It’s easy to let even good ideas cloud your thinking, what is the focus for church communications and how do we, as communicators, keep ‘first things first’?
Keeping focus on the main thing, with all of this going on, is never going to be easy, but as with everything, fail to plan and you plan to fail; how can one possibly keep focus if we don’t occasionally take time out to assess, or re-assess, what that main thing is?
How can we focus on the main thing if we don’t take time to assess what the main thing is?
Despite my record of overwhelmingly fantastic advice (you can thank me later), I can’t decide this for you. The main focus of your church’s communications ministry is going to be directed by your church vision (something I’ve blogged about before), as well as the current digital landscape.
An Ever-changing Landscape
What do I mean by this? Put it this way – just a few years ago, no church featured Instagram as a key part of their strategy for reaching out to students; no one had even heard of Snapchat. The online world moves – quickly and constantly. Are we ever going to be able to get ahead of it, or even keep up? Probably not. But we do need to move with the times: check out ChurchMag’s recent blog post that shows even the big boys (think Google, Facebook etc.) have to evolve continually.
I can hear the objections already, but I have no time for them – the online landscape changes, as does the way people use it. If we want to reach people, we have to adapt too.
This brings me neatly to my second point – almost as if it was planned…
Remember people? They should be the focus!
Thinking back to the multi-tasking, discipline-juggling role of the communicator, it’s not hard to see how any one of these tasks can demand time, resources and attention – I’ll let you in on one of my personal hangups – quality.
I spend a lot of time thinking about how we can improve the ‘quality’ of our creative output, as a church. One of the key factors I consider here is brand consistency – the pursuit of a consistent application of the organisation’s brand across all output. Of course, I’m biased here, but I think this is a noble aim! I can spend a long time listing off the positives of a strong, branded message in a world of confusing pseudo-brands, but I won’t, because I’d fall foul of losing focus. However well the brand is applied, if people are forgotten, it’s been for nothing.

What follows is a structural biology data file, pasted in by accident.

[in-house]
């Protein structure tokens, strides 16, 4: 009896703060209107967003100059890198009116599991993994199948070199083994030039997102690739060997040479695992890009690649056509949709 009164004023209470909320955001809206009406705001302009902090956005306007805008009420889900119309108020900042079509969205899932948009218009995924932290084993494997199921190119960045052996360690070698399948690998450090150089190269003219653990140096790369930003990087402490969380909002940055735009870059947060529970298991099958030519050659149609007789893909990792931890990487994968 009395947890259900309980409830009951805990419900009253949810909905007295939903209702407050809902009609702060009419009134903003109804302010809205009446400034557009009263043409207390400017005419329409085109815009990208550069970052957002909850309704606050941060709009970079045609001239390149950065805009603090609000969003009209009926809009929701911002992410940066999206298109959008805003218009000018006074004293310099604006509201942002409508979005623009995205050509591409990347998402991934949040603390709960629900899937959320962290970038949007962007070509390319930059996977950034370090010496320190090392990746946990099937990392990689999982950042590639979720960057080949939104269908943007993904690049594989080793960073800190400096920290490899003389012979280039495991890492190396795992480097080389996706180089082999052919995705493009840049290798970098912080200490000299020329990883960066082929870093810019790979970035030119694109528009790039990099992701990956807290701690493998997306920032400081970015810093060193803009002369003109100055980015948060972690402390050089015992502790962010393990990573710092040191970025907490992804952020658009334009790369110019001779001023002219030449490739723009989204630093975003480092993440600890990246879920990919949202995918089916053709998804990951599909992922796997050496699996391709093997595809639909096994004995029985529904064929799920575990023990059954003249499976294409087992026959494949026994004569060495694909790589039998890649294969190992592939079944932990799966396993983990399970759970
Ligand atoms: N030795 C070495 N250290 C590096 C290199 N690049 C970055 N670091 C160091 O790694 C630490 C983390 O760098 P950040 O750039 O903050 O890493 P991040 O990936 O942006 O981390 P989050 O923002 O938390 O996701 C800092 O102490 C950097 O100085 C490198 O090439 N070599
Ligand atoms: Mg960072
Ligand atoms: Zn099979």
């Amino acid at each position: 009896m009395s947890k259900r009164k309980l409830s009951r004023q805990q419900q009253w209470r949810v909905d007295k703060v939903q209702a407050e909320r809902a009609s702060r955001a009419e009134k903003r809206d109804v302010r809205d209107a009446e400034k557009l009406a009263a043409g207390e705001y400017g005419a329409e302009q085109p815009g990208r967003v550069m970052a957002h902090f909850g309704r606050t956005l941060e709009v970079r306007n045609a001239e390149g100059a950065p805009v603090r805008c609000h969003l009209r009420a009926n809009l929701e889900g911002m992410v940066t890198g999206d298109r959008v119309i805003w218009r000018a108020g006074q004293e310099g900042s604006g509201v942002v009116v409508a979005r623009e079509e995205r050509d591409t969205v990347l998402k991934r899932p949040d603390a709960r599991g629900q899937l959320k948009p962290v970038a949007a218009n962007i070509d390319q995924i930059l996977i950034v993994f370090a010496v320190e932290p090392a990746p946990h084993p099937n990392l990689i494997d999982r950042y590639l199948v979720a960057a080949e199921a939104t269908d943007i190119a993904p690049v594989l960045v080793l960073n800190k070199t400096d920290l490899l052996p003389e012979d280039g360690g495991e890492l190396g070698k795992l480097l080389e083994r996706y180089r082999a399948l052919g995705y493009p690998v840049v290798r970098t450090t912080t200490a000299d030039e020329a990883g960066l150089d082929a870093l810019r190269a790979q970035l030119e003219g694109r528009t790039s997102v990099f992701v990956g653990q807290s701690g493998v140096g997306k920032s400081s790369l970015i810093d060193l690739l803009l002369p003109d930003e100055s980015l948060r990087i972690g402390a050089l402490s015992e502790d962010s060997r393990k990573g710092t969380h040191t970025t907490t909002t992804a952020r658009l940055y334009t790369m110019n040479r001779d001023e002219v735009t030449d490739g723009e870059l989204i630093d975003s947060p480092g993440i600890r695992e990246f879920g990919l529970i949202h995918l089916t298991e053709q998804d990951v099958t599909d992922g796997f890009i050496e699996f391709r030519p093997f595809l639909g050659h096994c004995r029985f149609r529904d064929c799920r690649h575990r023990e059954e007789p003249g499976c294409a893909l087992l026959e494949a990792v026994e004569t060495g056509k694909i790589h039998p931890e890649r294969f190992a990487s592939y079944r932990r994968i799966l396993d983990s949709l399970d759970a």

However well the brand is applied, if people are forgotten, it’s been for nothing.
In a guest post from Peter Baker, way back in February, we considered this:
[This] effectively summarises a primary purpose of the Church; we’re here to get a message across – God’s message – the most important message ever. For the God of Christian faith is in the communications business. And that means we have to communicate His truth with clarity, creativity and conviction.
We ‘do’ communications because we believe God does, and would have us do it for Him, and who are we communicating to if not the people to whom He calls us to go? To communicate with “clarity” (using our wisdom for the best message), “creativity” (wisely choosing the best method) and “conviction” (being committed to the message and our methods) is essential, but if we lose the underlying motivation, not only will our output grow stale, but we will grow bitter.
Moreover, to forget the reason behind our communications output in favour of overly focusing on proper management of our social media channels, or maintaining tip-top brand consistency, we are putting the cart in front of the horse. To put it bluntly, our communications could be of the highest excellence, but if we don’t put people first, what’s the point?
I want to end with some thoughts on branding from Bruce Duckworth, that highlight to me that the areas of ‘people focused communications ministry’ and ‘quality/doing things well/getting caught up in the details’ are not in conflict, but are in fact part of an ongoing conversation:
As the immediate reaction from any piece of branding design that we do, we want people to understand what the point of the purchase is – what the brand message is. And then after that, we want them to discover a little bit more, and a little bit more, and a little bit more…
…The process of discovery is such a great way of engaging your audience, and your customers will figure out the different layers as they get to know the brand better.
Bruce Duckworth, in Brand Thinking, ed. Debbie Millman
It is this conversation that we seek to start, and continue with our audiences, as we seek to participate in their journey towards Christ.